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Richard Robinson represents policyholders seeking coverage under a variety of insurance policies, including primary and excess general liability policies and professional liability policies.  He has assisted clients in pursuing claims related to malpractice, nationwide class actions and intellectual property disputes.  Mr. Robinson’s clients include technology companies, law firms, mass transit corporations and government agencies.

 

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One of the most heavily-litigated exclusions in modern insurance coverage practice was the subject of a recent district court decision involving allegedly misleading marketing by for-profit colleges. Exclusions for claims or occurrences arising out of acts done in connection with the “rendering of, or actual or alleged failure to render, any professional services for others” – the so-called professional services exclusion – is the source of endless disputes between insurers and insureds. There are a number of reasons for this; the exclusion is somewhat vague and has been interpreted in varying ways across and even within different jurisdictions.

What has made the exclusion so troubling for policyholders is the fact that its scope and reach has been expanded so far beyond its initial underwriting purposes. The exclusion commonly appears in Commercial General Liability and D&O policies, and its intent is to exclude underlying claims that should be covered by Errors & Omissions policies. A CGL policy is not intended to cover claims for an attorney’s malpractice during litigation or an architect’s negligence in designing a building, and the professional services exclusion is included in those policies to make that clear. Continue Reading District Court Further Limits Application of Professional Services Exclusion

As Bay Area residents prepared for thousands of football fans and media to descend on their region for the Super Bowl, one began to hear the sorts of rumblings that typically precede big events. Traffic will be terrible. Parking will be worse. Good luck getting a table at a restaurant. Oh, and good luck finding a place a sleep if you’re from out of town.

Former Mayor Willie Brown had advice for the naysayers: Rent your house on Airbnb! “Everyone is going to make a killing, including the private citizens who are smart enough to schedule a vacation paid for by Airbnb’ing their homes.” Continue Reading Insure Your Risk as an Airbnb Host

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As Bay Area residents prepared for thousands of football fans and media to descend on their region for the Super Bowl, one began to hear the sorts of rumblings that typically precede big events. Traffic will be terrible. Parking will be worse. Good luck getting a table at a restaurant. Oh, and good luck finding a place a sleep if you’re from out of town.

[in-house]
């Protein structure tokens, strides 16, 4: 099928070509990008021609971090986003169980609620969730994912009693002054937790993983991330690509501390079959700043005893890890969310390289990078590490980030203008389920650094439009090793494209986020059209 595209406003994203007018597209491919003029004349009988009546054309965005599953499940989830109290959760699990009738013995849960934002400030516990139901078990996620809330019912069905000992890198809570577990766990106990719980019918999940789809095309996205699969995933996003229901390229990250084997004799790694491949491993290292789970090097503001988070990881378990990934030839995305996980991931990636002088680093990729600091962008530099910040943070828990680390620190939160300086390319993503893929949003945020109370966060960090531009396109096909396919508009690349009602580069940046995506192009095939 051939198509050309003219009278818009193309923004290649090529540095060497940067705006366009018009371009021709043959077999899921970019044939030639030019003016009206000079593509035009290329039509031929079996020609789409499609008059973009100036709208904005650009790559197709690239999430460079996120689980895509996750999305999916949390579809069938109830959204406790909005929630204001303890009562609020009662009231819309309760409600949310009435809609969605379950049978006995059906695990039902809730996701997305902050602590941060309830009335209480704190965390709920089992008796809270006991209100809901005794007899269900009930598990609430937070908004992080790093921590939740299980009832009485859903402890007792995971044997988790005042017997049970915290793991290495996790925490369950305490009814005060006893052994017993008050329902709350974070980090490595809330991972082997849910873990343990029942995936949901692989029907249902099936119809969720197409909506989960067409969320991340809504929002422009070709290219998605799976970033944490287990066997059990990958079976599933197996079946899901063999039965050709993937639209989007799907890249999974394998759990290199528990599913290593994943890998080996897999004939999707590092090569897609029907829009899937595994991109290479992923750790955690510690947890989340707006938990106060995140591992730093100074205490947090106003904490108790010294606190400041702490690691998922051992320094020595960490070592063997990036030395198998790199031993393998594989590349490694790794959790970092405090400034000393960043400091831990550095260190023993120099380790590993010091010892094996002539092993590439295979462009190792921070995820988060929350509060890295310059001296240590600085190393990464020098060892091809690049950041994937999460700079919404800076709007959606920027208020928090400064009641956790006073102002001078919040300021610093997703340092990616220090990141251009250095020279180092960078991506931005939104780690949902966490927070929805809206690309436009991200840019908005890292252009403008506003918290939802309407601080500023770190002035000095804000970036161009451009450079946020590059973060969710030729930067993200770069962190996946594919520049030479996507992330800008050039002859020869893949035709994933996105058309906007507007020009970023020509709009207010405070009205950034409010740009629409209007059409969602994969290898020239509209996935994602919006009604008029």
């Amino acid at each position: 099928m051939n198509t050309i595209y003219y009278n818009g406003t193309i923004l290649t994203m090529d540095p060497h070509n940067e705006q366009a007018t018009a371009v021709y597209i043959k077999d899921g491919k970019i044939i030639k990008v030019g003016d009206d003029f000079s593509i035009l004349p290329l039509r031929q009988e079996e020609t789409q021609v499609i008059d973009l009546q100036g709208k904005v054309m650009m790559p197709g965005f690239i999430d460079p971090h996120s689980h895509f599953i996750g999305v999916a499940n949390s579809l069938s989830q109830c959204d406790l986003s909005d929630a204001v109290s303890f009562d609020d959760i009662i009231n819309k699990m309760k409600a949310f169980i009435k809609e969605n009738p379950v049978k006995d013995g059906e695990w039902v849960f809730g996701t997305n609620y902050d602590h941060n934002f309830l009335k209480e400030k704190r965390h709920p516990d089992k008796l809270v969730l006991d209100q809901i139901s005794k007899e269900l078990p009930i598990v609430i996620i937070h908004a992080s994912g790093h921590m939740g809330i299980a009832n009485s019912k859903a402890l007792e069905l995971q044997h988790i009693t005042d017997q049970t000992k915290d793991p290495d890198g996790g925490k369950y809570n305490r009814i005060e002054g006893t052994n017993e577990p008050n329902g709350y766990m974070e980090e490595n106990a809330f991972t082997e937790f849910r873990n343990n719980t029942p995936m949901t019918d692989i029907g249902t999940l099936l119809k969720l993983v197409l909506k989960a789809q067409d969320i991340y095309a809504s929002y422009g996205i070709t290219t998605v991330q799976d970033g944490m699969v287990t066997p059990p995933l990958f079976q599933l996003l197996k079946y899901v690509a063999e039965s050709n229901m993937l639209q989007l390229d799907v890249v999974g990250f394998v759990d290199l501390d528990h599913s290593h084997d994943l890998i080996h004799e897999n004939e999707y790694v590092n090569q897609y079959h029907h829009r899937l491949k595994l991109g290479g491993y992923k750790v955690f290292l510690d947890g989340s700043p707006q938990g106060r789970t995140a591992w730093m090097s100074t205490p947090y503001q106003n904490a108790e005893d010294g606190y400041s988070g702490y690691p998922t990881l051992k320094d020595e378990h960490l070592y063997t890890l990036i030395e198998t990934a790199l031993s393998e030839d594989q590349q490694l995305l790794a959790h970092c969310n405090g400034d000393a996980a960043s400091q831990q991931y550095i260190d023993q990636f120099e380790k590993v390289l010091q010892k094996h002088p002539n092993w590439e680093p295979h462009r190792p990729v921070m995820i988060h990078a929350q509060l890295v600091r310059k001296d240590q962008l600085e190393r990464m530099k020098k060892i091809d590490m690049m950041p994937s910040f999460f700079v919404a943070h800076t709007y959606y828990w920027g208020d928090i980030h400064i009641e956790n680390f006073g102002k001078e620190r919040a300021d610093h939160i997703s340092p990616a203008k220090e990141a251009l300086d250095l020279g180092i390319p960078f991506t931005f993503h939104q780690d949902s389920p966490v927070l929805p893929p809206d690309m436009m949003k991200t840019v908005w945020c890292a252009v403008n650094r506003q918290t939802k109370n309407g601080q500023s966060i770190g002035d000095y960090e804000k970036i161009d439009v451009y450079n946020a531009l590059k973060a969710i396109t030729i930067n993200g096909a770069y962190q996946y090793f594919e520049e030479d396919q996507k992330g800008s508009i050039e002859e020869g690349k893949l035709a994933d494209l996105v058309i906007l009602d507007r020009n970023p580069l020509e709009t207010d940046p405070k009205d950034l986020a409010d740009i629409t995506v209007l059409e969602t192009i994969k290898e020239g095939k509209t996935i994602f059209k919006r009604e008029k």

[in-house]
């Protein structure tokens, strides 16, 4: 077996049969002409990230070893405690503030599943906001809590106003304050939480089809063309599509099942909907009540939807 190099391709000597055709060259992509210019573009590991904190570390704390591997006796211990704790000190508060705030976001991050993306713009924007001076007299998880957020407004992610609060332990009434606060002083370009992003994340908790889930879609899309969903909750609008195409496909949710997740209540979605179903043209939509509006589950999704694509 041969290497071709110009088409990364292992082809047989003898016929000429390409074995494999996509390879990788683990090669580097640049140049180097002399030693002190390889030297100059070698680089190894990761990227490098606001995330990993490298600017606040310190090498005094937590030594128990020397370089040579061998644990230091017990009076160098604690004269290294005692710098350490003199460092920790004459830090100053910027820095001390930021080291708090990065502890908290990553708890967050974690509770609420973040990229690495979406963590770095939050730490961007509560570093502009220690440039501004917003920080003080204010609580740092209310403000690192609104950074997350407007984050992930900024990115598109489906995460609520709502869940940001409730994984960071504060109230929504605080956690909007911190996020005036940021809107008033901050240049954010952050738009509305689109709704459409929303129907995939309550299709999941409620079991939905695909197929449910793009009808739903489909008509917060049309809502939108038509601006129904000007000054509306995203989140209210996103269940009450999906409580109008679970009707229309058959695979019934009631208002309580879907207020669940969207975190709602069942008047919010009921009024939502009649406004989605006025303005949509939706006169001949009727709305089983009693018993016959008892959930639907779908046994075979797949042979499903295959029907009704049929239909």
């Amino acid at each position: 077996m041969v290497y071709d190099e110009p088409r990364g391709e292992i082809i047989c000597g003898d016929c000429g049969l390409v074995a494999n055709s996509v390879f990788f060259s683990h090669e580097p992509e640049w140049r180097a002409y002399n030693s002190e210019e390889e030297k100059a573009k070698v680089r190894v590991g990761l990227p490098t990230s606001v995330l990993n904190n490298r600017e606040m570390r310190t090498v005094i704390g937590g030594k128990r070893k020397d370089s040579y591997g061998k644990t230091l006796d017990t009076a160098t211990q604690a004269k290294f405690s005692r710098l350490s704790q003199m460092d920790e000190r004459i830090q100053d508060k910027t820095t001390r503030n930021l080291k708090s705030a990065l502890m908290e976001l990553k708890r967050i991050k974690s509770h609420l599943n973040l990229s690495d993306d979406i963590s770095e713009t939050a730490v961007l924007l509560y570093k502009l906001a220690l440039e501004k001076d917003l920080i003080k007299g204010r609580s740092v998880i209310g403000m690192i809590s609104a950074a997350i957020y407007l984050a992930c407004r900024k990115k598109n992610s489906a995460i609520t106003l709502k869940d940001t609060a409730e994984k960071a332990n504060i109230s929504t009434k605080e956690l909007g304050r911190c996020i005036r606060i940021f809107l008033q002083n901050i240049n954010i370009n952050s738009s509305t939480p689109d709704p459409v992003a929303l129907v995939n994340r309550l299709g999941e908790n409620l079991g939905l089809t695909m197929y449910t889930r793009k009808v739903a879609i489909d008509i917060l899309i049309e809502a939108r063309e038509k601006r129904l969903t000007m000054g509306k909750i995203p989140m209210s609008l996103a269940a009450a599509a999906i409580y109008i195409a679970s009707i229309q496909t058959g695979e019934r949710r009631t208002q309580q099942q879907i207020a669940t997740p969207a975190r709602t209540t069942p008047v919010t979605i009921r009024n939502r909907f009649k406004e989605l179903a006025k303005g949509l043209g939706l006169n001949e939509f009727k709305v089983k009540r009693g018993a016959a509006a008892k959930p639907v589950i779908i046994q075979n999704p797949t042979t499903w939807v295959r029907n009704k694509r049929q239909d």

Former Mayor Willie Brown had advice for the naysayers: Rent your house on Airbnb! “Everyone is going to make a killing, including the private citizens who are smart enough to schedule a vacation paid for by Airbnb’ing their homes.”

Continue Reading Insure Your Risk as an Airbnb Host

Regular readers of the SFGate website saw two familiar headlines on September 10, 2015. The first – “Northern California wildfire explodes in size” (last accessed September 28, 2015) – would not have been unusual on any summer day in California, particularly in the last four years as an historic drought has ravaged the Western United States. Wildfires, always a feature of the dry season in the West, have increased in size and intensity as the yearly average precipitation levels continue to fall.

The second – “El Niño Odds Rise Again, Tracking to Be a Blockbuster” – was more unusual, and almost certainly more welcome to local readers. The El Niño weather phenomenon, which refers to a band of abnormally warm water in the central equatorial Pacific, is generally associated with large storms in the United States, and the West Coast in particular. News of the impending 2015-2016 El Niño has raised hopes that heavy rains will replenish water supplies that have been devastated by four-plus years of meager rainfall. But this year’s El Niño may have more damaging effects, especially in areas impacted by fire. Continue Reading High Fire Season Followed by El Niño Sets California Policyholders On Collision Course With Property Insurers

If an insurer promises to advance “claim expenses” (including attorneys fees) arising from covered claims, does California’s broad duty to defend principles apply, such that the insured need only show the potential for coverage or must the insured show that the expenses were actually incurred defending a covered claim?  Many policyholder-side attorneys may have assumed that – at least in the Ninth Circuit – the law is clear: the same principles typically apply to both “duty to pay” and “duty to defend” policies.  A court in the central district, however, recently refused to apply the broader duty to defend “potentiality” test to a duty to pay policy.  As a result, policyholders need to be ready to explain why this holding should not apply to their particular case.   

Continue Reading When Do “Duty to Defend” Principles Apply to a “Duty to Pay” Policy?

When the liability of its insured is clear, must an insurer proactively attempt to settle a claim within policy limits in order to avoid bad faith liability?  Or is it sufficient to wait until a reasonable settlement offer is made?  A court of appeals panel in the Ninth Circuit recently weighed in on the issue, holding that when liability is clear, an insurer has a duty to attempt to reach a settlement, even absent a demand from the claimant. 

Continue Reading Insurers Can’t Wait Around for Settlement Offer If Liability Is Clear (the Ninth Circuit Addresses Bad Faith, part 1)